Comparison of enteric protozoan infections in four Australian hospitals: variable tests and variable results

September 2016
Parasitology Open;9/9/2016, Vol. 2, p1
Academic Journal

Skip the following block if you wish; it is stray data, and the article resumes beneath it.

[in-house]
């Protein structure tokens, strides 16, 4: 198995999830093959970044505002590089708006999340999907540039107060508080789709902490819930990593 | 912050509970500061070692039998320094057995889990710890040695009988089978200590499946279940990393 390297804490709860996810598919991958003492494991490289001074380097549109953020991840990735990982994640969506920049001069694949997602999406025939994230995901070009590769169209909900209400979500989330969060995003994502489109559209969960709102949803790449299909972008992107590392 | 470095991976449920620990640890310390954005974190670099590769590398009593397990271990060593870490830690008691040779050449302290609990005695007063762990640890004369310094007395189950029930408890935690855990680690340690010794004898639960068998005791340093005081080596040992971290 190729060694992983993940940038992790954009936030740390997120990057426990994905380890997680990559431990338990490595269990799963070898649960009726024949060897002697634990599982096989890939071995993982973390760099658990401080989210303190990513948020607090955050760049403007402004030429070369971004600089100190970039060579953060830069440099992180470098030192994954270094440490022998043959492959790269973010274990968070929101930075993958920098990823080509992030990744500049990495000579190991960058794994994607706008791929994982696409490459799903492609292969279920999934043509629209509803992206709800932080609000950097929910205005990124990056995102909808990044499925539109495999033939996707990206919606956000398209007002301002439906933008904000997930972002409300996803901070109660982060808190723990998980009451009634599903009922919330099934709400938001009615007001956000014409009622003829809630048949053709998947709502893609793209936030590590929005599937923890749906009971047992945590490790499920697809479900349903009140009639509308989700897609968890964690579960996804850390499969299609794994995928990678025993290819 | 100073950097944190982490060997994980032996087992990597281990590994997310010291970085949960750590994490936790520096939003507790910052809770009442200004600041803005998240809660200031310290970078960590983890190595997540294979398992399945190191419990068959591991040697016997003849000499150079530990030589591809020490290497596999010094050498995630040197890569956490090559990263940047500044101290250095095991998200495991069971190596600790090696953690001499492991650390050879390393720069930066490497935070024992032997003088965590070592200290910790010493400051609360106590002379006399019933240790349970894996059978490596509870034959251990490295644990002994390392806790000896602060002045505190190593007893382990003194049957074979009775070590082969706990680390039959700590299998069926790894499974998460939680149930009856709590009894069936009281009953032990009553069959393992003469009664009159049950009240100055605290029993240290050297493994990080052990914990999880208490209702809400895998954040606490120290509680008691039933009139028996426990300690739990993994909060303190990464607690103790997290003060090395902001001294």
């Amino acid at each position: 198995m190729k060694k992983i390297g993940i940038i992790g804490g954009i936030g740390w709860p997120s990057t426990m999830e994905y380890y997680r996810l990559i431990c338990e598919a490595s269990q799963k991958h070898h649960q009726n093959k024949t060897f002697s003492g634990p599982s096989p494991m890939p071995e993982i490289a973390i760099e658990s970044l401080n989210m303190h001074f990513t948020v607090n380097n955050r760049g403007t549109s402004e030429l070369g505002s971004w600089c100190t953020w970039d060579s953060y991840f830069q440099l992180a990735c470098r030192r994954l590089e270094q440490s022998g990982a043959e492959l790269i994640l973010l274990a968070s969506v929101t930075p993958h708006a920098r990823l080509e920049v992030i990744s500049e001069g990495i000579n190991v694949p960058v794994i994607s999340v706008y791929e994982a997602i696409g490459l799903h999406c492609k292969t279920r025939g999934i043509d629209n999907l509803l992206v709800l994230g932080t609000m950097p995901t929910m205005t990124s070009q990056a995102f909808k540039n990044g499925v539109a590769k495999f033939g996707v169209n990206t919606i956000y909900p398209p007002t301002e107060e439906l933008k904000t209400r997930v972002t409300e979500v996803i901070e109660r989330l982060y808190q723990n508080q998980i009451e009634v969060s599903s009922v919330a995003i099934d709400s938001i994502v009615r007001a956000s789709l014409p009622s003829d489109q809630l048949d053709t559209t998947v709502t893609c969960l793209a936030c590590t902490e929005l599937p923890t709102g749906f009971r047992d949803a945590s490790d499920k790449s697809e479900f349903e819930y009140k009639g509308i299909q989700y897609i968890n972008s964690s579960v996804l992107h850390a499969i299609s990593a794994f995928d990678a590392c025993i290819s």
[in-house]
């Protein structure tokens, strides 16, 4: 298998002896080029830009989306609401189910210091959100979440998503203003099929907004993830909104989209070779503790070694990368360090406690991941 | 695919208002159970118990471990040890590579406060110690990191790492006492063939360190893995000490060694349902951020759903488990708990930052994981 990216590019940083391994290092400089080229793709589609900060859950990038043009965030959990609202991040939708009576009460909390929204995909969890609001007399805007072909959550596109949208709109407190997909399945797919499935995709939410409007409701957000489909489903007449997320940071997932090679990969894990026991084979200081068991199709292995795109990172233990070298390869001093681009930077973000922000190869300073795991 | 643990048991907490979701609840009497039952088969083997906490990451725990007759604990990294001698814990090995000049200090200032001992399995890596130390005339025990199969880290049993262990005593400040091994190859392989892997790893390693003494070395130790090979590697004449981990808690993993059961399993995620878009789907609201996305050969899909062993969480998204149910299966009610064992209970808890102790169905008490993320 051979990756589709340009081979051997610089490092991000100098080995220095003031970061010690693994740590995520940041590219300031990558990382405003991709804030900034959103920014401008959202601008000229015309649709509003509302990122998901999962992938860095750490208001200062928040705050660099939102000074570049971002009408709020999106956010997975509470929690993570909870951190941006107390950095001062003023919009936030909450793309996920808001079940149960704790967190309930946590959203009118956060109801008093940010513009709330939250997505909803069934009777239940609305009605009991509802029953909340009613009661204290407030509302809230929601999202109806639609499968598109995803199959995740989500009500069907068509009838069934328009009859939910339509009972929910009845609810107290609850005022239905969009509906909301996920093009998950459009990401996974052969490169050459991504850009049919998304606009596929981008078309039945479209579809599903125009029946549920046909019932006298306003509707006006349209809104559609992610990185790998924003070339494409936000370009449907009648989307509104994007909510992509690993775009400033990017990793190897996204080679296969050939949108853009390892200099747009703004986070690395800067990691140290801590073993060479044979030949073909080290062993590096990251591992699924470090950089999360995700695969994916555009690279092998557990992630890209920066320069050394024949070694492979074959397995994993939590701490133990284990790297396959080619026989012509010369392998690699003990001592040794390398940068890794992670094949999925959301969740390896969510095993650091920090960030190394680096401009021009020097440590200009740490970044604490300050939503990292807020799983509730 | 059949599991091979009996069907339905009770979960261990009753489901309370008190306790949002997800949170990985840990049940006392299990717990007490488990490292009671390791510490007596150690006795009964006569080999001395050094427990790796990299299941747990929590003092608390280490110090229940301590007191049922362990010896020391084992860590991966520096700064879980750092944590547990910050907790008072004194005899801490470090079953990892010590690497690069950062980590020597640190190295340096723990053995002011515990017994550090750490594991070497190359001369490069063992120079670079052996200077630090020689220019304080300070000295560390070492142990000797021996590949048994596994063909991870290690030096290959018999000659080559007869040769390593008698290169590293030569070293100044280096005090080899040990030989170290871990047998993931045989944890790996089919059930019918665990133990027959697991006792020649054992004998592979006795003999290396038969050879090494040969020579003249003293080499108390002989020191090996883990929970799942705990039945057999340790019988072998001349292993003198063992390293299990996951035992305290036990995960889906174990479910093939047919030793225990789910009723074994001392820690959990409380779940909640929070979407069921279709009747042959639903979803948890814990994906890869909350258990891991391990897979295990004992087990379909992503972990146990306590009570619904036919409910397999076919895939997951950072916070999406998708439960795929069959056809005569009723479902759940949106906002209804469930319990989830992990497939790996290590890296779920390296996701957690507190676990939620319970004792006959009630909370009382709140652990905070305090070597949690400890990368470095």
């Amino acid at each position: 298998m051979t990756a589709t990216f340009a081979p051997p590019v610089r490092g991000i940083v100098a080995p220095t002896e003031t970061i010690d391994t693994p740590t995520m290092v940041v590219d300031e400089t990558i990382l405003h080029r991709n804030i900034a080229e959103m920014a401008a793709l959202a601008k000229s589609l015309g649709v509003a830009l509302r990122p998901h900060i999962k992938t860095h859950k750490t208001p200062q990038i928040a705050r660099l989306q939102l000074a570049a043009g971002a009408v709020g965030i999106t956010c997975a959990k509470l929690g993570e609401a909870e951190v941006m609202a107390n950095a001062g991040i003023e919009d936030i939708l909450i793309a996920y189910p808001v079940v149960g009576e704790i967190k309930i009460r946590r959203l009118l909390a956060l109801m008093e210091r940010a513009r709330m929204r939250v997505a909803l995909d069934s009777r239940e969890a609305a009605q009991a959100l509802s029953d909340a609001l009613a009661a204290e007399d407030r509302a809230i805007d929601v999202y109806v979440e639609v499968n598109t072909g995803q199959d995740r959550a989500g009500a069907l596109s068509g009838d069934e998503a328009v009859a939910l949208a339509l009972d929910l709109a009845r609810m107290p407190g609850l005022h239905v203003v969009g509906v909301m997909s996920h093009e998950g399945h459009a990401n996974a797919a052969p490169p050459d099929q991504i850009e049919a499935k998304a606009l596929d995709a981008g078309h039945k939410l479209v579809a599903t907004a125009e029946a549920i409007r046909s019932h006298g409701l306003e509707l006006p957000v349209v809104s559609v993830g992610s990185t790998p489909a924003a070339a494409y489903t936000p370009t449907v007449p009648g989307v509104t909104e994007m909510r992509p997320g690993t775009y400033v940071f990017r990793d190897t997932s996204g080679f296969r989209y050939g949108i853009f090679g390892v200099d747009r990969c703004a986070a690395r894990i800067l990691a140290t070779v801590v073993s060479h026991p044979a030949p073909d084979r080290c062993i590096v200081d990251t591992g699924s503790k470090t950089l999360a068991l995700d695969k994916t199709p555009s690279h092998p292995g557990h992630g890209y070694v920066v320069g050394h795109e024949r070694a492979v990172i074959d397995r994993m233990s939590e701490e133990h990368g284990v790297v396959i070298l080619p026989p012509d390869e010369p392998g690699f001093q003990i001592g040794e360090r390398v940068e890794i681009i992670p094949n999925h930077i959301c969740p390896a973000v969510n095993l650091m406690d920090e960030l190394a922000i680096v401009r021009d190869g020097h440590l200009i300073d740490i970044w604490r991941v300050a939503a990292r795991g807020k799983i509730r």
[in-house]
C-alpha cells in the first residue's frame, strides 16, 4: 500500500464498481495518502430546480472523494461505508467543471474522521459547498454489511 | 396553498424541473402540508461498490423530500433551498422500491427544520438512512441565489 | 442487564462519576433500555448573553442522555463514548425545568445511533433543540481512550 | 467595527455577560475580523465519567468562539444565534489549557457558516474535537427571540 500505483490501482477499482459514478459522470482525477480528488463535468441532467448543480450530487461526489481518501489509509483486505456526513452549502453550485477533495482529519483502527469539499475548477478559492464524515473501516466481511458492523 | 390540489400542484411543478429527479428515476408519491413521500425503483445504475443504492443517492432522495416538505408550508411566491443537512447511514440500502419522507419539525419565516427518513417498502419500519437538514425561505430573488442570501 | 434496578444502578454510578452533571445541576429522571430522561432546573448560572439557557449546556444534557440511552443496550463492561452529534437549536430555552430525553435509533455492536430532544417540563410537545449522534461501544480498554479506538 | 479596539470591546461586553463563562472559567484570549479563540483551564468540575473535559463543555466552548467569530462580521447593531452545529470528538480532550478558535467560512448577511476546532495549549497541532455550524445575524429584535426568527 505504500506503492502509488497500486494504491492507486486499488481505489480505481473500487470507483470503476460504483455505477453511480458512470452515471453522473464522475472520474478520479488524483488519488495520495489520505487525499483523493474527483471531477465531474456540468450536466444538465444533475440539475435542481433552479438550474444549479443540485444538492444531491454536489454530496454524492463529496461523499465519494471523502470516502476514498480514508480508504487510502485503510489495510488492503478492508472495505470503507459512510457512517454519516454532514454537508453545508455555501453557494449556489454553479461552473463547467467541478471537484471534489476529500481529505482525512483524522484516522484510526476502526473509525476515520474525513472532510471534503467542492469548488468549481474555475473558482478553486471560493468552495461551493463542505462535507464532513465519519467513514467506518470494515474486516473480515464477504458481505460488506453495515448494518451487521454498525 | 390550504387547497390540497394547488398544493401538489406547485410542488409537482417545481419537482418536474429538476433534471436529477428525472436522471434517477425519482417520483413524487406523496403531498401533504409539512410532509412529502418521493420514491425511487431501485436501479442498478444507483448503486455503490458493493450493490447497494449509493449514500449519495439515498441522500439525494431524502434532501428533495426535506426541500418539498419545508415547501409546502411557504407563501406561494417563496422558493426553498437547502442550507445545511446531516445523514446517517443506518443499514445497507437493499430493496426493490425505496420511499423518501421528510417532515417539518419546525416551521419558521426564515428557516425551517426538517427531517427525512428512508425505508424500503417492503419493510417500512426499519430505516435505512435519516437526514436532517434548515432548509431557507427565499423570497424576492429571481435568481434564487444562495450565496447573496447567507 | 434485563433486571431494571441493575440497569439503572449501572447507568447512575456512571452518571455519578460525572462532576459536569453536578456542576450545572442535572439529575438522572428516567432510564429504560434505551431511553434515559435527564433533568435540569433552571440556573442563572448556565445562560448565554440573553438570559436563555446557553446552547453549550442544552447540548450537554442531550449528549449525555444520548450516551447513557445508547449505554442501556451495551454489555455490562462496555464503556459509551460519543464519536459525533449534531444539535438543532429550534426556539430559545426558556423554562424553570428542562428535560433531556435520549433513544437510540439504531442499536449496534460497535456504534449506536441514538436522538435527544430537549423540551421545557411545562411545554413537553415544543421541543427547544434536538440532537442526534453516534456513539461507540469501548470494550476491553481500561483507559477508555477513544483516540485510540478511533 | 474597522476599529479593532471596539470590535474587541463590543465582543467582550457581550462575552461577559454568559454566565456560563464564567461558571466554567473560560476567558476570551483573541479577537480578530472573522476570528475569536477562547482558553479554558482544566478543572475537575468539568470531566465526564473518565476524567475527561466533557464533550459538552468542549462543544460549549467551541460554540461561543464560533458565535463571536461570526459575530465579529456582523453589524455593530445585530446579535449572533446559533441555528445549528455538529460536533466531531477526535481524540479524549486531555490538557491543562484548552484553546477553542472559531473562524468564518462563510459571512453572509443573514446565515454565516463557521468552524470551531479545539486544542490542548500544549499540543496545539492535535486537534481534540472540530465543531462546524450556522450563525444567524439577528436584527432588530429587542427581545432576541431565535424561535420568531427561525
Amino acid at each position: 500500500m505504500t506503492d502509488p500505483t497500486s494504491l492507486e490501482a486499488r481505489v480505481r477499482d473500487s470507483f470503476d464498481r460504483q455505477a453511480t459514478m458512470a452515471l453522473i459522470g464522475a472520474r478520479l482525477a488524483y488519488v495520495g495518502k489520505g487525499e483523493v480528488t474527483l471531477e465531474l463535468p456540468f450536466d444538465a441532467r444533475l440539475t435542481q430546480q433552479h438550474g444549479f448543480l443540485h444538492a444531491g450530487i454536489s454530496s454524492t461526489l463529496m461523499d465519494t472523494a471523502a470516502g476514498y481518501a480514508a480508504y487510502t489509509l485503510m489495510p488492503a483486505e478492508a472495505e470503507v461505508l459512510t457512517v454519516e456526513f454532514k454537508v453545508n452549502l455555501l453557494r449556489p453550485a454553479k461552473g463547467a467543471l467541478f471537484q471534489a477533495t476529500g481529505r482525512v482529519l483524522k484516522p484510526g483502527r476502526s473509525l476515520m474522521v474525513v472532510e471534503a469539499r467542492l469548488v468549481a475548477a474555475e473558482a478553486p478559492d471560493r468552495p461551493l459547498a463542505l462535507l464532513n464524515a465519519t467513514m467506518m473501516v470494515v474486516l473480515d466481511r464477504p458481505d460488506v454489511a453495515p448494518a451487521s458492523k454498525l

There is limited evidence of the prevalence of enteric protozoon infections in developed settings. We estimated the prevalence of enteric protozoa and evaluated the outcome of testing algorithms used in hospital settings in Sydney, Australia. This retrospective study assessed microbiological data from four public clinical laboratories. Pooled data from the four hospitals revealed the most common enteric protozoon detected was Blastocystis spp. in an average of 5.4% of cases, followed by Giardia intestinalis (1.1%) and Dientamoeba fragilis (0.8%). Protozoon detection rates between hospitals were significantly different and could be based on multiple factors. The modified iron haematoxylin staining method, consistently detected higher rates of Blastocystis spp., and G. intestinalis in comparison with microscopy of wet preparations, as well as higher rates of G. intestinalis and Cryptosporidium when compared with enzyme immunoassay. The study concludes that there are multiple factors that contribute to the variability in protozoa detection rates in metropolitan hospitals, including widespread variability in the testing protocols for enteric protozoa, individual and population characteristics. A gold standard approach for diagnosis of enteric protozoa is recommended. Molecular diagnostic methods such as polymerase chain reaction would provide consistency across laboratories and yield more reliable estimates of the actual prevalence of enteric protozoa.


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